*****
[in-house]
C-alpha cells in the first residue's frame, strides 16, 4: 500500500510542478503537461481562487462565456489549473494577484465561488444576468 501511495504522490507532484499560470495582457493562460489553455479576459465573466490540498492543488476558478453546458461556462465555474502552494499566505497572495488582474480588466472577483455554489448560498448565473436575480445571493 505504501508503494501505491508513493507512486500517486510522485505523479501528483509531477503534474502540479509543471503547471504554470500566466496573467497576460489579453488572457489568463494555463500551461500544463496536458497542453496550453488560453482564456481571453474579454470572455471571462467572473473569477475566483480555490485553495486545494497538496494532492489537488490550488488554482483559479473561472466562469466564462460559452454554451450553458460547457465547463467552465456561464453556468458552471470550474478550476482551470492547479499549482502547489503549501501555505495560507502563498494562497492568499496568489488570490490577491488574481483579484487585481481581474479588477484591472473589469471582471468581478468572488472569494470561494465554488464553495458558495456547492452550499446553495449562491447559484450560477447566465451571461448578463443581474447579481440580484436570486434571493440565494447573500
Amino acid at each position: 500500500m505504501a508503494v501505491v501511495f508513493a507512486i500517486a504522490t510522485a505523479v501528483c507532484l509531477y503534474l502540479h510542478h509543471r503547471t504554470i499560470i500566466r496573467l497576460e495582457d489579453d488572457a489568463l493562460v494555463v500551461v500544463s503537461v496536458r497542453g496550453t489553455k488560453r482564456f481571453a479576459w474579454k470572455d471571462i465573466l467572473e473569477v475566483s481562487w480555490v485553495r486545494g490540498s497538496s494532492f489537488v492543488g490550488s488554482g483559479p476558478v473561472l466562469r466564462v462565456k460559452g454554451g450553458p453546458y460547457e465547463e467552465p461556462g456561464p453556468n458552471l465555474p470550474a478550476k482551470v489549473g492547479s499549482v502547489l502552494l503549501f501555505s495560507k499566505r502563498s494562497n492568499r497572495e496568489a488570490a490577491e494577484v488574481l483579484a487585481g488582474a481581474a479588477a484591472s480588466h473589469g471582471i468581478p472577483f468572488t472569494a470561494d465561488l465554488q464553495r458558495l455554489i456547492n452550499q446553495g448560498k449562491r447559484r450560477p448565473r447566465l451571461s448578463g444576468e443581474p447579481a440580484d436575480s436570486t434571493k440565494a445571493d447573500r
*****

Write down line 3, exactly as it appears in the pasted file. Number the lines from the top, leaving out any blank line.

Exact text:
Amino acid at each position: 500500500m505504501a508503494v501505491v501511495f508513493a507512486i500517486a504522490t510522485a505523479v501528483c507532484l509531477y503534474l502540479h510542478h509543471r503547471t504554470i499560470i500566466r496573467l497576460e495582457d489579453d488572457a489568463l493562460v494555463v500551461v500544463s503537461v496536458r497542453g496550453t489553455k488560453r482564456f481571453a479576459w474579454k470572455d471571462i465573466l467572473e473569477v475566483s481562487w480555490v485553495r486545494g490540498s497538496s494532492f489537488v492543488g490550488s488554482g483559479p476558478v473561472l466562469r466564462v462565456k460559452g454554451g450553458p453546458y460547457e465547463e467552465p461556462g456561464p453556468n458552471l465555474p470550474a478550476k482551470v489549473g492547479s499549482v502547489l502552494l503549501f501555505s495560507k499566505r502563498s494562497n492568499r497572495e496568489a488570490a490577491e494577484v488574481l483579484a487585481g488582474a481581474a479588477a484591472s480588466h473589469g471582471i468581478p472577483f468572488t472569494a470561494d465561488l465554488q464553495r458558495l455554489i456547492n452550499q446553495g448560498k449562491r447559484r450560477p448565473r447566465l451571461s448578463g444576468e443581474p447579481a440580484d436575480s436570486t434571493k440565494a445571493d447573500r